Helping your teen through exam time doesn’t have to be a mine field of walking on egg shells and tip toeing around. It’s about being practical and helping them identify their own responses and showing them how to address these issues. Ensure you’re not adding pressure by setting unrealistic expectations or standards on them, and they’re not doing the same to themselves. Their lives, their choices, their consequences.
Some students will mask their stress and anxiety with a complete shut down of “I don’t care” and take themselves out of the game by just not trying, or taking part. Making out they don’t care about their grades (if a child in senior is doing this either they’re doing the wrong subjects or they’re not equipped to cope with real world stressors’ or aren’t worried about the future which is another topic for another time).
Some will take on board every little thing and react with either emotional or angry outbursts or both!
Some aren’t academic and may or may not stress over upcoming exam times by getting depressed at their perceived lack of achievement.
Some kids will breeze through exam time, knowing they’ve done the hard work and their best is all they can do (for this group, a huge kudos to you as parents for teaching them these amazing life skills).
Stress is a natural response. It’s a healthy response. It can motivate, drive and keep you focused. But there comes a point where too much stress turns to anxiety and causes mental health and/or physical issues. Everyone’s stress levels differ. Help your teen identify when they’re moving into unhealthy stressing and give them some coping mechanisms such as the one’s listed below. If it gets too bad it may be time for some professional intervention such as school guidance counsellor, seeing a psychologist through a GP Allied Health Plan or Headspace etc or helping them learn meditation and breathing exercises.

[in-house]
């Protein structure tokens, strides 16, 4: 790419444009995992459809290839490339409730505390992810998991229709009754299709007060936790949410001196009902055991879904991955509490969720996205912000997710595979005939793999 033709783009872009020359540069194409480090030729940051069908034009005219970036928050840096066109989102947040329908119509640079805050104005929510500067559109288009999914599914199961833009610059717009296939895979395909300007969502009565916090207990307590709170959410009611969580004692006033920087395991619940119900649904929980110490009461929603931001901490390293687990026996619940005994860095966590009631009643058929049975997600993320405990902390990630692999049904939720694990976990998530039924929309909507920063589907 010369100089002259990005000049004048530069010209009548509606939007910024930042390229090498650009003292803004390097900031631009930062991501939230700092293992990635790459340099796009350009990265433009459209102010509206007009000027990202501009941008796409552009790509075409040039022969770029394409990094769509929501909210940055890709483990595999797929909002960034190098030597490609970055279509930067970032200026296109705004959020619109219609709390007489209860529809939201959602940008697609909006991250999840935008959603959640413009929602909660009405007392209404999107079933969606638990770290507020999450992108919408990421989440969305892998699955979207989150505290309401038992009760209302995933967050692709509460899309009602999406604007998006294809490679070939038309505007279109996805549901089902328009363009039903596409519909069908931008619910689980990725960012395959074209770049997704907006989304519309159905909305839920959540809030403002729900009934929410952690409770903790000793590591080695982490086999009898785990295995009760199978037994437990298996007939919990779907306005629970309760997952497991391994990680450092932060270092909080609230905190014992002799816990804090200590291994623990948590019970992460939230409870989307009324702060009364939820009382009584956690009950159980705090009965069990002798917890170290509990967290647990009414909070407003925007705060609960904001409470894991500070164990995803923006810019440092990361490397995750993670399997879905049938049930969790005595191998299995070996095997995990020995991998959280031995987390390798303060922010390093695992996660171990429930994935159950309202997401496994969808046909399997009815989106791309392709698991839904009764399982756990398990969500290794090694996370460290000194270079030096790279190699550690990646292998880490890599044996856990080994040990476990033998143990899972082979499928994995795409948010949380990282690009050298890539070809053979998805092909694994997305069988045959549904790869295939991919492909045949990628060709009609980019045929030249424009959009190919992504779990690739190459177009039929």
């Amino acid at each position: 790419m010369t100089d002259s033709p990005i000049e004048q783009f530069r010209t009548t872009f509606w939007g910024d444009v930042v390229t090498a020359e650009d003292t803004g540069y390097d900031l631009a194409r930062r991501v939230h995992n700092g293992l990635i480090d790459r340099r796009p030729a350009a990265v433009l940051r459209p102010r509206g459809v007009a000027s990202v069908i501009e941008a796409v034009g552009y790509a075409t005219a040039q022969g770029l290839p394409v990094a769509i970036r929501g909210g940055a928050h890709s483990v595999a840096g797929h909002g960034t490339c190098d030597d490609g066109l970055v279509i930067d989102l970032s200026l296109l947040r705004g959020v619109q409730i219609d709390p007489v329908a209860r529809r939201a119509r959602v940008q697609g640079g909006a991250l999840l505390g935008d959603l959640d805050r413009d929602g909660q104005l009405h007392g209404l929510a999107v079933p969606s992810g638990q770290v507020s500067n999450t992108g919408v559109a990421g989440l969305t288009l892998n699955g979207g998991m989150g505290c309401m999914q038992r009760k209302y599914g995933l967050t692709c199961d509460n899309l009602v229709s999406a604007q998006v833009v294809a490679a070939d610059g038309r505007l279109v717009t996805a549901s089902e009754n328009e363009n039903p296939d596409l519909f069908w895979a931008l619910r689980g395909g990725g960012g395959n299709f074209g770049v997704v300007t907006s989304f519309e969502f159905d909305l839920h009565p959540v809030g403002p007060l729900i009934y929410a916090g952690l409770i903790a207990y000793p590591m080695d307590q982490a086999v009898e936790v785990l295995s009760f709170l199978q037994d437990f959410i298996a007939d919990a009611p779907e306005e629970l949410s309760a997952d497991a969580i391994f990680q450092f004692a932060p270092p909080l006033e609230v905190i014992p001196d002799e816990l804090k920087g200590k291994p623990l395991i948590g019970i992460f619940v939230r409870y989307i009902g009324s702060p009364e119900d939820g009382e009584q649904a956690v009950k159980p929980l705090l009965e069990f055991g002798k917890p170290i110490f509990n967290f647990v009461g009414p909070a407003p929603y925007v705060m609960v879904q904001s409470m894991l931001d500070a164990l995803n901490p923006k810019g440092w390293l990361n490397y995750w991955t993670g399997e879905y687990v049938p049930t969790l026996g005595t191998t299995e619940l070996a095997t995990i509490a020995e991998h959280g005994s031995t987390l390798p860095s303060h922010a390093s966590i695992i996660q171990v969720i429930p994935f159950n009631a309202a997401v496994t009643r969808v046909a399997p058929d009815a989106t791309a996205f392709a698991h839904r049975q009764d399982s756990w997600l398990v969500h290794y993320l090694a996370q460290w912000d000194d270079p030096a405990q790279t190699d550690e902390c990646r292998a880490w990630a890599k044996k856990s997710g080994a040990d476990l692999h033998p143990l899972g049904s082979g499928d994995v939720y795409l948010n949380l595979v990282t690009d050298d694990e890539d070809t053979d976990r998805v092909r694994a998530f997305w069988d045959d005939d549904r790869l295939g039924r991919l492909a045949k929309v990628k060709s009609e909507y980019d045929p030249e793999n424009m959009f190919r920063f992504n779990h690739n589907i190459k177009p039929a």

You can check in with them regularly – not when they’re studying but on the drive to school, at breakfast or dinner time – it’s important during exam times to have family meal times – no devices, no study notes, no headphones, just family time to offload, talk things through, to keep a bit of normality in their lives.
You can give them their space. Ensure they have a quiet, suitable study place in the home where younger siblings will leave them alone and they can concentrate.
Spoil them: My grade 11 daughter has her study desk in her bedroom which at the start of study period I plaster with positive and encouraging post-it notes for her, reminders to take a break, breathe and hydrate etc. I also stock it with bananas, fruit and nut mixes and her favourite chocolates – Lindt.
If they’re working part time help them to manage this with study and deadline expectations. For student’s going for university entry scores now is not the time to be getting as many hours at work as possible, now is the time to prioritise study. Teach them how to liaise with their boss to get required time off. Short term losses for long term gains. It’s also a great life lesson to teach them.
One of the greatest skills teenagers can learn is time management. Teach them how to prioritise tasks can help reduce stress and help them feel more in control. Having assessment pieces handed in prior to due dates teaches them not to leave things to the last minute, reducing a lot of stress. It also then clears them up to focus on exams.
Teach them all the tricks you learnt or if you weren’t very academic or scholarly ask someone you know who was, for their top tips. As someone with 3 degrees, mine are:
- If you can’t explain something in under 3 sentences, you don’t understand it well enough. Study to understand, not remember.
Remember, if stress gets beyond the normal, seek professional counselling and services.
Good luck seniors, school holidays are so close.
Good luck parents, empty nest is far too close now (and that’s a whole other article).
With Christmas and Graduations just around the corner, get in early and pick up some of our last remaining copies of Beyond School: Practical Tips for Teens which is 16 chapters of tips to help your teens navigate the real world. Pick up a copy for just $10 HERE